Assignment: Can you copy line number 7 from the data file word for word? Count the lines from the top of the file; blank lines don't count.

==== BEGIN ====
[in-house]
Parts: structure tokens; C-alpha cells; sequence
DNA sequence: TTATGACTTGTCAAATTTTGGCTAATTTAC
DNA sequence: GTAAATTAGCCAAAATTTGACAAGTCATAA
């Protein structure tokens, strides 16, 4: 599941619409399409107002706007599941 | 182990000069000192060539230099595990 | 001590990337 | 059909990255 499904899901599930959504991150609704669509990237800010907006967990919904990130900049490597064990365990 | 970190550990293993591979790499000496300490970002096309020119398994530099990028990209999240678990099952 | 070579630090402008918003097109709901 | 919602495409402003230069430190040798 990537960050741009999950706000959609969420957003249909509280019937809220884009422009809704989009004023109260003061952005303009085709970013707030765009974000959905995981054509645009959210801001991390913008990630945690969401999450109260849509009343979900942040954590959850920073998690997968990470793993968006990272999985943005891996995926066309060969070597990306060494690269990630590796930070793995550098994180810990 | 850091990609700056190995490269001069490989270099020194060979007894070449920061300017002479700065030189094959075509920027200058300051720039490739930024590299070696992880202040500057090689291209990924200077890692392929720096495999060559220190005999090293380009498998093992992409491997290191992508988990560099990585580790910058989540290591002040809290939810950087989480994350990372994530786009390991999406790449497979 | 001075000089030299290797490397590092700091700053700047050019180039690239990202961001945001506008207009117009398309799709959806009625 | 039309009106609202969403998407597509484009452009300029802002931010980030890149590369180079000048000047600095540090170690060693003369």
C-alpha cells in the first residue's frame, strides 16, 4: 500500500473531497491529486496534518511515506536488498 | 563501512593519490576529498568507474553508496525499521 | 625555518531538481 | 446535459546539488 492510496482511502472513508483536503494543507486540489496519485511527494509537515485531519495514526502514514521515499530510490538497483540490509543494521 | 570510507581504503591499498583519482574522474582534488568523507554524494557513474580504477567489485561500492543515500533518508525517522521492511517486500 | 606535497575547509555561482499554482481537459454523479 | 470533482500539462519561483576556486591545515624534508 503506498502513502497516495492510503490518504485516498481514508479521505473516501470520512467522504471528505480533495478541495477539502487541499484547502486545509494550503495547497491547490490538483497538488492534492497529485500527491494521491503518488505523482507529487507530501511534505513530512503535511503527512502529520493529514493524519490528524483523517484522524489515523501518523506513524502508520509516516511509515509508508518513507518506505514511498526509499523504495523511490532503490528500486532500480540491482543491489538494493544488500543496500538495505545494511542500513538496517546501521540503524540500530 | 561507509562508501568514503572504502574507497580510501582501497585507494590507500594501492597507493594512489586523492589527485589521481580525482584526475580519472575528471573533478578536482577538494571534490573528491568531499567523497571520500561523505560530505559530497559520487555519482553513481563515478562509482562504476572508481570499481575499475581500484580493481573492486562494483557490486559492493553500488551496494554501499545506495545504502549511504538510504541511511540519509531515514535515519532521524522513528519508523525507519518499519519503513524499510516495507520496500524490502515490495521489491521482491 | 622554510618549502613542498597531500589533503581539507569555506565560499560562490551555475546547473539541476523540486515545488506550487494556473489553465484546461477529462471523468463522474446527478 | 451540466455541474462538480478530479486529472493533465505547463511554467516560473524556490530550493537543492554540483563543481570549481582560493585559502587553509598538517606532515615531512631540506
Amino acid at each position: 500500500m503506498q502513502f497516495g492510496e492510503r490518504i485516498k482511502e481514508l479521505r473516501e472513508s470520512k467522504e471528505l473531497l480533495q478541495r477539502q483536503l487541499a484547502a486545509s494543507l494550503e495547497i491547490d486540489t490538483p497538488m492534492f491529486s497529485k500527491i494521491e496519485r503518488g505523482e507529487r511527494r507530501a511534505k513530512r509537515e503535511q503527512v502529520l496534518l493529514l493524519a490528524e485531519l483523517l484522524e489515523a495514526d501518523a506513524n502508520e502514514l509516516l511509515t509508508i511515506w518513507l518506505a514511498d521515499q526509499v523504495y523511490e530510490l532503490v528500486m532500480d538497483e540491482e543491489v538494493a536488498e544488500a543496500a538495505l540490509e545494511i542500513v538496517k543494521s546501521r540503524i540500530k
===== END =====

Amino acid at each position: 500500500m503506498q502513502f497516495g492510496e492510503r490518504i485516498k482511502e481514508l479521505r473516501e472513508s470520512k467522504e471528505l473531497l480533495q478541495r477539502q483536503l487541499a484547502a486545509s494543507l494550503e495547497i491547490d486540489t490538483p497538488m492534492f491529486s497529485k500527491i494521491e496519485r503518488g505523482e507529487r511527494r507530501a511534505k513530512r509537515e503535511q503527512v502529520l496534518l493529514l493524519a490528524e485531519l483523517l484522524e489515523a495514526d501518523a506513524n502508520e502514514l509516516l511509515t509508508i511515506w518513507l518506505a514511498d521515499q526509499v523504495y523511490e530510490l532503490v528500486m532500480d538497483e540491482e543491489v538494493a536488498e544488500a543496500a538495505l540490509e545494511i542500513v538496517k543494521s546501521r540503524i540500530k